• Posted by Orland

          In response to several, I’ve been to Boston several times, but have always stayed pretty much in the city center. I’m primarily familiar with the Green Line which does appear to carry the bulk of intracity traffic and, as I noted and confirmed by others, is MUNI Metro-like 20 years removed. I’ll accept the more informed word of others that my limited experience is not completely representative of Boston ‘ s overall metro transit system. But, 10X or “far, far superior” is, I think, a bit of hyperbole in view of how high it ranks in vehicular congestion.

          • Posted by Jimmy The House Flipper

            The Green line is the worst of the T lines. It has a lot of street level crossings and as a result is unbearably slow. The Red line is more typical of the T.

            — 8-year Boston resident.

    • Posted by Not Bashing

      Less loonies? Must be because they abolished rent control…

  10. Posted by Michael

    I was really hoping for LA to get it because it would accelerate their current public transit build out.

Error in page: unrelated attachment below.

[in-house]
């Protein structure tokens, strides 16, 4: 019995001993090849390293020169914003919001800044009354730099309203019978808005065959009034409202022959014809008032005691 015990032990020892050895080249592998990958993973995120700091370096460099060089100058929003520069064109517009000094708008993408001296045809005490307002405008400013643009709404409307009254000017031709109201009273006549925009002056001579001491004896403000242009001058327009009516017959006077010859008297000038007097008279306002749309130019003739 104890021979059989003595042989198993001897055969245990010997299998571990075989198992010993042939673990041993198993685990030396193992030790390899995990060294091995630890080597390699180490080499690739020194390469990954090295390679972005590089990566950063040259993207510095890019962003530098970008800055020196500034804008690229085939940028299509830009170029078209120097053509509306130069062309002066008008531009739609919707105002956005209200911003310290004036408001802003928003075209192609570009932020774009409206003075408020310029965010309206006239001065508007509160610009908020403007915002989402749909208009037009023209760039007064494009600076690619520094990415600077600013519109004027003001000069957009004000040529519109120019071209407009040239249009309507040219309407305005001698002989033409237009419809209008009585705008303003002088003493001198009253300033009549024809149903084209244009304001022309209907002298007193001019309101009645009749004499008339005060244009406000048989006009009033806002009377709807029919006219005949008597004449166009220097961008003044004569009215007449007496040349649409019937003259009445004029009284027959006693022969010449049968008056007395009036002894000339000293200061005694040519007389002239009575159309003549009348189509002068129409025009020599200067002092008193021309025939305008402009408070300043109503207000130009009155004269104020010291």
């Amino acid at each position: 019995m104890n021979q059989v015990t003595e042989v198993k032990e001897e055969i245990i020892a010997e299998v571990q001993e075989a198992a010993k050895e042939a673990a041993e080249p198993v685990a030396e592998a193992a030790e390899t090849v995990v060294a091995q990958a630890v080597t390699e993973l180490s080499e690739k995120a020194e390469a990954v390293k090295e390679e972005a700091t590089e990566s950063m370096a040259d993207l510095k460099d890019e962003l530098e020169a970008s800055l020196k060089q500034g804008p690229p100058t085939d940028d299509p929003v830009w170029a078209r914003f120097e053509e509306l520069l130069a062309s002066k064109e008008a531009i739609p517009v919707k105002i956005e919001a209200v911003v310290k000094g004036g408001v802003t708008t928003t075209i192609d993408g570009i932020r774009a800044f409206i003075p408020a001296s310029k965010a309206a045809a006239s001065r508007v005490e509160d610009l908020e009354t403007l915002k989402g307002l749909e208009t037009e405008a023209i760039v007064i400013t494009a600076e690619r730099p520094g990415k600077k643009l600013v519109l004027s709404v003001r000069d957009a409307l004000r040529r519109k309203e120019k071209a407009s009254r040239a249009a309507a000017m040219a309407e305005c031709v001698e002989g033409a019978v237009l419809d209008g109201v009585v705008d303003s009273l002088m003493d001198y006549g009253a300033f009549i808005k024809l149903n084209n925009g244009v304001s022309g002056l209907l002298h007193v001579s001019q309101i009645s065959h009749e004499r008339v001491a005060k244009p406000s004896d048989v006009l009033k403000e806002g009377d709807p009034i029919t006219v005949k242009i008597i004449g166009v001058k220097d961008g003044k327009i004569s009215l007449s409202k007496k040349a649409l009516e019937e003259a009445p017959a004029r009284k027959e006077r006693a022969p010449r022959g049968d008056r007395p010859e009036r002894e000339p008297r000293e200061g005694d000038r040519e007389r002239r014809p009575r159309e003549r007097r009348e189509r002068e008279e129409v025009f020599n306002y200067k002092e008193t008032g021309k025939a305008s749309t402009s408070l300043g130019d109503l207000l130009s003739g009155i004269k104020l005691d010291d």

• Posted by david m

      this is true. it’s a real shame on that front.

    • Posted by curmudgeon


  11. Posted by Bob

    SF has failed for so long and so often that the only way it feels good now, is to continue to utterly fail.
    “the city that knows how” to do absolutely nothing

  12. Posted by Hitman

    Them fools at VanishingSF and EvictionFree are loving this. You would think they won a free bottle of Dr. Bronners

    • Posted by Ham

      Reminds me of Rush Limbaugh rooting for Chicago’s failure to lose the Olympic bid a few years ago because Obama is from Chicago.

  13. Posted by formidable doer of the nasty

    2024 Games will be in Europe anyway. I’m rooting for Berlin. It’s the Americas’ turn again in 2028.

  14. Posted by seriously